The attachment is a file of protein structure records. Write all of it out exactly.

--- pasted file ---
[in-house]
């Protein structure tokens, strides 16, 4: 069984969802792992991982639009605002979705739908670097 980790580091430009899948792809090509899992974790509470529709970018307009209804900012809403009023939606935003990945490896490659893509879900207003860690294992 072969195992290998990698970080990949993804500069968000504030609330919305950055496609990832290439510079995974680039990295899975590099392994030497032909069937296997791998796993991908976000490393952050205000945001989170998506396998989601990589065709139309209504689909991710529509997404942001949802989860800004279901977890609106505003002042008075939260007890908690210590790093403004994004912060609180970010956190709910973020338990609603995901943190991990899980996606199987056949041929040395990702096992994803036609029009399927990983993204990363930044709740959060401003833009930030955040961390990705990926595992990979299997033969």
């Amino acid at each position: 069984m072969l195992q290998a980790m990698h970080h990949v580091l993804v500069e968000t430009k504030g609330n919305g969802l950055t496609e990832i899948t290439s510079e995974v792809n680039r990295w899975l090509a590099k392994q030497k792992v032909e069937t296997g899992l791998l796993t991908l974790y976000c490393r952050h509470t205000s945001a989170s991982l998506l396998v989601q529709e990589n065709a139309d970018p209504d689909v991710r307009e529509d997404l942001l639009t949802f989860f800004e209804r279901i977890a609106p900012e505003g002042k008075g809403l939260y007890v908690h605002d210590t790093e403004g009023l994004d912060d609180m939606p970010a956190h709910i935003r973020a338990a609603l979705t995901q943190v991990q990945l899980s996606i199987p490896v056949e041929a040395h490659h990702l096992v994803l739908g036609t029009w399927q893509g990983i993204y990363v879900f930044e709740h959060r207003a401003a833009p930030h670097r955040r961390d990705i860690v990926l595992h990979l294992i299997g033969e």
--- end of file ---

[in-house]
């Protein structure tokens, strides 16, 4: 069984969802792992991982639009605002979705739908670097 980790580091430009899948792809090509899992974790509470529709970018307009209804900012809403009023939606935003990945490896490659893509879900207003860690294992 072969195992290998990698970080990949993804500069968000504030609330919305950055496609990832290439510079995974680039990295899975590099392994030497032909069937296997791998796993991908976000490393952050205000945001989170998506396998989601990589065709139309209504689909991710529509997404942001949802989860800004279901977890609106505003002042008075939260007890908690210590790093403004994004912060609180970010956190709910973020338990609603995901943190991990899980996606199987056949041929040395990702096992994803036609029009399927990983993204990363930044709740959060401003833009930030955040961390990705990926595992990979299997033969």
């Amino acid at each position: 069984m072969l195992q290998a980790m990698h970080h990949v580091l993804v500069e968000t430009k504030g609330n919305g969802l950055t496609e990832i899948t290439s510079e995974v792809n680039r990295w899975l090509a590099k392994q030497k792992v032909e069937t296997g899992l791998l796993t991908l974790y976000c490393r952050h509470t205000s945001a989170s991982l998506l396998v989601q529709e990589n065709a139309d970018p209504d689909v991710r307009e529509d997404l942001l639009t949802f989860f800004e209804r279901i977890a609106p900012e505003g002042k008075g809403l939260y007890v908690h605002d210590t790093e403004g009023l994004d912060d609180m939606p970010a956190h709910i935003r973020a338990a609603l979705t995901q943190v991990q990945l899980s996606i199987p490896v056949e041929a040395h490659h990702l096992v994803l739908g036609t029009w399927q893509g990983i993204y990363v879900f930044e709740h959060r207003a401003a833009p930030h670097r955040r961390d990705i860690v990926l595992h990979l294992i299997g033969e």